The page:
VIDEO: Eating Picarones in Lima, Peru

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It´s not every day that we travel and have the opportunity to sample cuisine unique to a specific country. A doughnut is a donut more often than not; however, a Picarone is uniquely Peruvian and as such doesn’t translate well in English. Apparently, this Peruvian dessert (and common street food snack) originated during the colonial period. Consisting principally of squash and sweet potato dough it is typically served up in ring formation with a healthy dose of syrup. Often the syrup is either a honey or molasses which is called chancaca. We found it most similar to an airy waffle oversaturated with syrup. The key is to sop it up with as much syrup as possible. Although it comes with several rings it is actually quite a bit lighter in taste and texture than it appears to the eye. If you’re wandering the streets of Lima be sure to try one – it’s cheap and delicious!

Video Script:

Well, Hello there!

So this afternoon we are at Parque Kennedy and we are here for some dessert. We’ve been eating like pigs all day long but there is still a bit of room left for a little something sweet, so we’re going to try Picarones.

Look at this – I already have a bee following me because of the honey. Isn’t that amazing?

Woah. And we thought about getting two orders. Haha. This will be plenty.

Alright, so here we have our dessert. These are Picarones and they are like fried rings. Fried dough made with sweet potato and pumpkin and they have a sweet honey drizzled all over. And they’re uniquely Peruvian cuisine. Oh, yes.

So I’m just going to go for it and take a bite. Dig right in.

Mmmmm. These are so fresh. Wow. Really fluffy and airy. Can you taste that honey? Oh, yeah. I sure can. And like they are so light I’ve already finished half of one. I understand why they give you five. You can just devour them in a few minutes. And we’ve got a guest who is interested as well. Hi, Kitty. Hello, Mr. Meowzers.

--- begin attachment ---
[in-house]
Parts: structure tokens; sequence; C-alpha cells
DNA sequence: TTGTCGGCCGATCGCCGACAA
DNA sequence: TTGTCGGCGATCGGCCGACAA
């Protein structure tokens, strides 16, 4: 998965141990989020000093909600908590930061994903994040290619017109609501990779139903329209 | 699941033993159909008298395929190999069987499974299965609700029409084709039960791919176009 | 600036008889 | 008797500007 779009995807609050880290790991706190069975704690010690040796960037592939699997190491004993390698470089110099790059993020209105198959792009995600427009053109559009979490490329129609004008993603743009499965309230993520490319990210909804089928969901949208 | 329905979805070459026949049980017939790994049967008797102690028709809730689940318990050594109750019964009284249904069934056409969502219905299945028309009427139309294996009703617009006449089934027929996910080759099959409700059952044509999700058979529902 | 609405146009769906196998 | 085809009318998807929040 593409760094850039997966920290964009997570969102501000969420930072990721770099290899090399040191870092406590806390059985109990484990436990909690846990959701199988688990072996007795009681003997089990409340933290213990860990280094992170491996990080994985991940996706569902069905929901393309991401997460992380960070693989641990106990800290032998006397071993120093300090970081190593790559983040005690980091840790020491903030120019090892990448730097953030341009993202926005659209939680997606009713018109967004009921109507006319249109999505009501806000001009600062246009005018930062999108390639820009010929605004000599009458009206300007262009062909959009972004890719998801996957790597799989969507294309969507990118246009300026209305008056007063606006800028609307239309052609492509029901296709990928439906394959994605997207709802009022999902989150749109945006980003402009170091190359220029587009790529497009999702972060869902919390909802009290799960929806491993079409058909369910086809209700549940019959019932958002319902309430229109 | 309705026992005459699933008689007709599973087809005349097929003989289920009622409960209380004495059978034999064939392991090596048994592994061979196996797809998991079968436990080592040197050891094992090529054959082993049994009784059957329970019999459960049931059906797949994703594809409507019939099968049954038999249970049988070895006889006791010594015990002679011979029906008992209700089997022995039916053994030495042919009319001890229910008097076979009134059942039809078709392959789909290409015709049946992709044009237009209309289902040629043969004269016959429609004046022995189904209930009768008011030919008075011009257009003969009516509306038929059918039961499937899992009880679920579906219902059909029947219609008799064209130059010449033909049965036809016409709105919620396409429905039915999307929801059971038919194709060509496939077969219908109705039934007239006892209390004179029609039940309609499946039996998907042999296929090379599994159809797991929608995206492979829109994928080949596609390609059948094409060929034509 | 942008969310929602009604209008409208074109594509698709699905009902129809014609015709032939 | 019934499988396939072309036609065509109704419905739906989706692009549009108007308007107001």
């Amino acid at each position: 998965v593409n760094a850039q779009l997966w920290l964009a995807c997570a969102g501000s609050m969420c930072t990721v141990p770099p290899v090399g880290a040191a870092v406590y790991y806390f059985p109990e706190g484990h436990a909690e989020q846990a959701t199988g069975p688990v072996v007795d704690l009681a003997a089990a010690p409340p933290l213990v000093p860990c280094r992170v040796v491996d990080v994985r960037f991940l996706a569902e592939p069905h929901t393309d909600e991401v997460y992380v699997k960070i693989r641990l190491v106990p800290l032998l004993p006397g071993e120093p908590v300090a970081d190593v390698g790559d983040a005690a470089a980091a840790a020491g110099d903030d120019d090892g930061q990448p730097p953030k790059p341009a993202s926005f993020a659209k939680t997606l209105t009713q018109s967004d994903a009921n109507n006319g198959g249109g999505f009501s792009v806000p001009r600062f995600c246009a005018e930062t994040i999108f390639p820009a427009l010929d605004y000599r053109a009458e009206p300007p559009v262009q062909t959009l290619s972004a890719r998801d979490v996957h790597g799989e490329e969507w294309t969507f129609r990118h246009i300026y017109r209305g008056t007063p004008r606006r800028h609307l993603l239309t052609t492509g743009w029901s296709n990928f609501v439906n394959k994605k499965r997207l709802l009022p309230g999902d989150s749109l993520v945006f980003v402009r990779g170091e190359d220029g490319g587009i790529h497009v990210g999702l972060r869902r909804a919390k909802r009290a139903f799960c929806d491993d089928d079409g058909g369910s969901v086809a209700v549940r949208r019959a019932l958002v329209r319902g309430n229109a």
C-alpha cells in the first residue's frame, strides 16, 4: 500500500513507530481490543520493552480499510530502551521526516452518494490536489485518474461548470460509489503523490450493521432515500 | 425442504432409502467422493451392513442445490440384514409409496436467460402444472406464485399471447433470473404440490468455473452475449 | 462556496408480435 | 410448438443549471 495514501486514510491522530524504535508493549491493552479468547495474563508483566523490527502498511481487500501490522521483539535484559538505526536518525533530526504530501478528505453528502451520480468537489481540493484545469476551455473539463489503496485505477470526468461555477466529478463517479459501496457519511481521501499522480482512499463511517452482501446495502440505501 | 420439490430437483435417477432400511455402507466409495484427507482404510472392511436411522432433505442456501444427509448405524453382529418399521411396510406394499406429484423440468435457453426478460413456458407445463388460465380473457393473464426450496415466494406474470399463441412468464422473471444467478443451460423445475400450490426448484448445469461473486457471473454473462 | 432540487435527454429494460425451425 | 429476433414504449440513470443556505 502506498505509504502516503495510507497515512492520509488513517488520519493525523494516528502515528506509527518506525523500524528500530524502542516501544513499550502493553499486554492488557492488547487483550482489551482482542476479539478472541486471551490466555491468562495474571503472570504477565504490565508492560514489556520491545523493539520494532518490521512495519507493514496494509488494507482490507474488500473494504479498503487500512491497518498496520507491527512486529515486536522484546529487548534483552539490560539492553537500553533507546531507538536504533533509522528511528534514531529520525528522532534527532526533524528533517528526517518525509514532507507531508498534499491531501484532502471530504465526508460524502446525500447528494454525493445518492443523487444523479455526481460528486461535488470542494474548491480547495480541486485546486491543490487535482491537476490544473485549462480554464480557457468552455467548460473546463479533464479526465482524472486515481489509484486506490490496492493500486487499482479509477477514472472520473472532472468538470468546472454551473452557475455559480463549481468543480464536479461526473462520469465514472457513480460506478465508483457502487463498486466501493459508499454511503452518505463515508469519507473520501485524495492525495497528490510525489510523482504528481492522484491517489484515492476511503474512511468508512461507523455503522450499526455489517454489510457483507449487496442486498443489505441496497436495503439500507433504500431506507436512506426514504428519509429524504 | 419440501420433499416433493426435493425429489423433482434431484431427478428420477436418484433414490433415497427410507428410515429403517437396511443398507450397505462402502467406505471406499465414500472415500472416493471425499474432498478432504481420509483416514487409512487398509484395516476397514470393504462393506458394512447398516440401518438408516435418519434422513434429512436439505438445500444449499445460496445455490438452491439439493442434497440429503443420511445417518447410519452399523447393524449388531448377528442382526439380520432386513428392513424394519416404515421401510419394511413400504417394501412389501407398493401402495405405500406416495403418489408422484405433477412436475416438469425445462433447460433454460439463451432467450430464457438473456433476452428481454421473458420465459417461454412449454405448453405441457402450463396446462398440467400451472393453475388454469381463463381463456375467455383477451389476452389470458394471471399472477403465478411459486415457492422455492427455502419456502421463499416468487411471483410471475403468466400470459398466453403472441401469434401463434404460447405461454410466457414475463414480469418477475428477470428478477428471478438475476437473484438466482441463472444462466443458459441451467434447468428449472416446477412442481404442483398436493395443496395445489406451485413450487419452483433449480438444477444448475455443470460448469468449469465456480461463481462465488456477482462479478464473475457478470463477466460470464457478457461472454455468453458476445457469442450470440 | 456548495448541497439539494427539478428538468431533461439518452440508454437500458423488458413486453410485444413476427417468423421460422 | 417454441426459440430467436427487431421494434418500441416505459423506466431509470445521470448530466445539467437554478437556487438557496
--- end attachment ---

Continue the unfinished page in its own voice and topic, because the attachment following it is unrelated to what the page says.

So as I mentioned previously, this is a uniquely Peruvian dish. And as such there isn’t an English equivalent. I suppose we could call it a Peruvian doughnut with honey. And so that is what we’re going with. And this is my first bite. My first time to ever try this so I am really excited. I am sopping it up in honey. Woo Hoo!. Honey syrup. Let’s try this.

Oh my gosh. That is so good. You know what it reminds me of? It kind of reminds me of a oversaturated waffle with maple syrup or honey. It’s like where you pour like three times as much as you actually need on the waffle and then you eat it. This is what it tastes like right here. Mmmm.

I don’t mess around when I eat food. What can I say.

So this tasty dessert only cost us five Soles. That would be one sole for each donut that we’ve already eaten.

That is pretty affordable actually with the exchange rate it would be about a dollar seventy-five and you do get a lot of food for that.

So if you’re looking to pair this sweet treat with a little beverage you can get something called Chicha which is a purple corn juice that goes perfectly with it.

So there are five of these but only two of us. So who gets that third one? We split it down the middle Sam. Oh, I don’t agree with that.

Sleepy kitty. Meow. Meow. Meow. Meow.

There are hundreds of cats in this park. Look here is another one. Meow. Meow.

That was a delicious sweet treat and we’re going to be back at this park again very soon to film some more street food.

Eating Picarones in Lima, Peru

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